Using climatic trends for sustainable agriculture
This activity provides opportunities for students to:
- consider the value of weather and climate information to inform management practices
- propose management strategies for resources based on these predictions
- use the Internet as a source of up-to-date information
- predict trends in climatic conditions as a result of El Niño or La Niña events.
Earth and Beyond
6.3 Students argue a position regarding stewardship of the earth and beyond, and consider the implications of using renewable and non-renewable resources.
- information on the Long Paddock website
- ‘Australia's Variable Rainfall Poster' relative to historical records 1890-2004
The poster shows a series of colourful maps providing a record of El Niño cycles in Australia 1890-2004.
Time: 60 minutes
- Accessing resources
- Interpreting data
- Discussing thinking
Before beginning, check that students understand the meanings of these terms:
- Southern Oscillation Index (SOI)
- El Niño
- La Niña
(These terms are explained at the top of the poster; or go to ‘Help’ on the Long Paddock website).
Students access the information available on the Long Paddock web site to complete this activity (or, alternatively, the poster can be used to access most of the information required to complete the activity).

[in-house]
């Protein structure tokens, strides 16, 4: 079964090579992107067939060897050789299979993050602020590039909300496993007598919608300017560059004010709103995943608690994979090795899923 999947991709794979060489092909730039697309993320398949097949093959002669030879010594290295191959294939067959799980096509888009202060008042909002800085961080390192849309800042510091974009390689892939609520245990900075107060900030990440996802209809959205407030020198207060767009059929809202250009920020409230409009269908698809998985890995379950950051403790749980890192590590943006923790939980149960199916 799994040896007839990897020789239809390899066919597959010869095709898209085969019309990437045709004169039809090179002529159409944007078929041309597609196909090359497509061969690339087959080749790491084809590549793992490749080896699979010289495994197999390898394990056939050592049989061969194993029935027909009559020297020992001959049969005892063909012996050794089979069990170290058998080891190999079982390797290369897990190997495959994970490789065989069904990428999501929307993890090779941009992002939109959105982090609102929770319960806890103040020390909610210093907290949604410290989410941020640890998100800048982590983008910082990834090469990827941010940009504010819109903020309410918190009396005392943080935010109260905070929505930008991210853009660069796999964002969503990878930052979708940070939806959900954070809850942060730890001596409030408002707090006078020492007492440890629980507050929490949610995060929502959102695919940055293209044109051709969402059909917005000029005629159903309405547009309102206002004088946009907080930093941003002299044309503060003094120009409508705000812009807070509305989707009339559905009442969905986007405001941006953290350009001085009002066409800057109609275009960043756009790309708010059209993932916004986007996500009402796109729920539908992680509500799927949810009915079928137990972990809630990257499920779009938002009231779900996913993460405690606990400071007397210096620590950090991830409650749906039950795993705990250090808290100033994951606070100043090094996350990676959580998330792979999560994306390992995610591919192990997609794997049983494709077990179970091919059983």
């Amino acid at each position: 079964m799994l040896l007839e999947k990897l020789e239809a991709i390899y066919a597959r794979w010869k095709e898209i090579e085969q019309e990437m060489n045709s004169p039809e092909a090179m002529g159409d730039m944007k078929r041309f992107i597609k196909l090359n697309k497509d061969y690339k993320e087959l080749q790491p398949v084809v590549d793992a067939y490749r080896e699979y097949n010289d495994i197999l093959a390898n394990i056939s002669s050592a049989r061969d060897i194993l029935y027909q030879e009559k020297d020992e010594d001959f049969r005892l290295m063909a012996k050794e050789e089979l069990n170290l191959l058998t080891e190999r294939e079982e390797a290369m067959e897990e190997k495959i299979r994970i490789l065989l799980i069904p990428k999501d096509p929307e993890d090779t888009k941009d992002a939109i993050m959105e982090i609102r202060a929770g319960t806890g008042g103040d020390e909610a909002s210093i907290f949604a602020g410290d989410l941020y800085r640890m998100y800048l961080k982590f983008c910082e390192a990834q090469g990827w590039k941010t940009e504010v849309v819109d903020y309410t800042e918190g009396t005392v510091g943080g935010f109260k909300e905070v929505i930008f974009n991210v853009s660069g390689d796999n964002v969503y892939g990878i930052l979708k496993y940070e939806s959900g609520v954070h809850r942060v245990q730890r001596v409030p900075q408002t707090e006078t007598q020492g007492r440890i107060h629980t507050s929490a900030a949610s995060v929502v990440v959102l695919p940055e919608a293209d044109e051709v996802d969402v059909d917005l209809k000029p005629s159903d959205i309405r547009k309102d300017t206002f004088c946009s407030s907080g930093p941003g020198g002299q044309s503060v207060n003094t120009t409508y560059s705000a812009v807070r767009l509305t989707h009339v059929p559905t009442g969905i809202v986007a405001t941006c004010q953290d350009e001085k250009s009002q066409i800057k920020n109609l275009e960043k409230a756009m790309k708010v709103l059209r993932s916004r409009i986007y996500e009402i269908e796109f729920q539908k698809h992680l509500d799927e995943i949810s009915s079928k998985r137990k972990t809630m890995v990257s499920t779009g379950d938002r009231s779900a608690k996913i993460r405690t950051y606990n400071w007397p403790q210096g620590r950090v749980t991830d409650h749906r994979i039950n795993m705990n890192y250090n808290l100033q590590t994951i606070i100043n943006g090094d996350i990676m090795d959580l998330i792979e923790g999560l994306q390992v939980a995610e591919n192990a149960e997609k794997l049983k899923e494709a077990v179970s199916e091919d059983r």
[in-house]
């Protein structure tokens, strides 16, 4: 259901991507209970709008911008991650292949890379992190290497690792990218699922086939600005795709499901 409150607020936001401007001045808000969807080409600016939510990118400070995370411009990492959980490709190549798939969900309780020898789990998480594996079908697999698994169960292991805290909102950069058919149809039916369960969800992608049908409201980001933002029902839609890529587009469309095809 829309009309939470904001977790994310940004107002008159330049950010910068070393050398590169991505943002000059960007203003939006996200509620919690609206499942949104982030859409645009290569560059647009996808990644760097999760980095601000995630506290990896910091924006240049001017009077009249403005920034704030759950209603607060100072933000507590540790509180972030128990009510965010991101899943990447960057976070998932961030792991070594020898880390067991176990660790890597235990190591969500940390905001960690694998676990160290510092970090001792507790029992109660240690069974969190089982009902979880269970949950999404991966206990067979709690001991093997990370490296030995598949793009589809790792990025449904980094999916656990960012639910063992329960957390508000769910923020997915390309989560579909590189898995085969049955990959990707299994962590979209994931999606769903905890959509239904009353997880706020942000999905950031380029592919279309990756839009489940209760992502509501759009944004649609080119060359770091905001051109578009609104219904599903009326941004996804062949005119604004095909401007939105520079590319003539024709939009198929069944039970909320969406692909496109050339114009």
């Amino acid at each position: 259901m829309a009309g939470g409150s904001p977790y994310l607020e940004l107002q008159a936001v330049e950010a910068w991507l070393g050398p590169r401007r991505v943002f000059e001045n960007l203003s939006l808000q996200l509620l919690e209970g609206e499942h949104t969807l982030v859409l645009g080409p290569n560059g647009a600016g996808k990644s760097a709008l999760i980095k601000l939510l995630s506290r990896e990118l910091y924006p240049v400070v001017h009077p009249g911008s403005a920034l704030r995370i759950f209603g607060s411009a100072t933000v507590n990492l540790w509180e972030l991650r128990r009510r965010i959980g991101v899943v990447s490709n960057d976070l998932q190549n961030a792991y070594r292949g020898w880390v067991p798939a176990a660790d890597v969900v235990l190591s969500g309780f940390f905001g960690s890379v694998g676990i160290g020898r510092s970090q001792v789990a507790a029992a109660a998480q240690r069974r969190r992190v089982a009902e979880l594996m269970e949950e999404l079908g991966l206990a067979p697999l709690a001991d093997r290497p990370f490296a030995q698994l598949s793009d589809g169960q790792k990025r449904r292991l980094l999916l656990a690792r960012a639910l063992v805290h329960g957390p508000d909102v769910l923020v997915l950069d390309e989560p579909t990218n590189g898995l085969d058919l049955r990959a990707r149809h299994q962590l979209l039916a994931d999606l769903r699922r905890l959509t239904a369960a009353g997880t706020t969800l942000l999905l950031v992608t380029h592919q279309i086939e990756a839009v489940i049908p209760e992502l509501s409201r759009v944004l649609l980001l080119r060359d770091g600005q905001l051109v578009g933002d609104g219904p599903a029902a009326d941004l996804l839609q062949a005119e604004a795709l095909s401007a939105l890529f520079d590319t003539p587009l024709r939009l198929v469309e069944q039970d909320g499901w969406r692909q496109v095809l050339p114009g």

Students use this information for the following activities (described in detail in the free activity sheet, Understanding Australia’s Climate):
- Describe rainfall conditions in the area where they live, at various times during the twentieth century.
- Describe trends in the Southern Oscillation Index during the 1990s and determine climate variability and when El Niño or La Niña conditions may have occurred.
- Relate El Niño or La Niña events to local events such as drought, flood, bushfires and fluctuations in animal and plant populations.
- Relate climate variability to adaptations of local plant and animal species.
- Describe farming practices that can cater for climate variability.
At the conclusion of the activity students brainstorm the implications of El Niño and La Niña effects for pasture and crop management.
Some questions that may prompt discussion include:
- What conditions do we associate with El Niño?
- What conditions do we associate with La Niña?
- How does drought affect pasture growth and rejuvenation?
- How might periods of heavy rain affect the soil?
- What implications does this have for cropping practices (e.g. what is grown, when it is grown, when it is harvested, etc.)?
- What precautions should be taken to ensure that pastures suffer limited effects from degradation as a result of their management during drought conditions?
Students may focus on the implications of El Niño/La Niña climatic variations for one particular aspect of land management. For example:
- Numbers of livestock on grazing properties
- Control of pest plants or animals
- Reducing risk from bushfires
- Control of soil erosion
Prepare a brief report or essay about how management practices might differ during El Niño/La Niña phases, or what might be done to prepare for climate extremes.
Gathering information about student learning
Sources of information could include:
- students’ completed activity sheets
- anecdotal records of students’ contributions to the brainstorming session
- students’ presentations.
Last updated 31 August 2010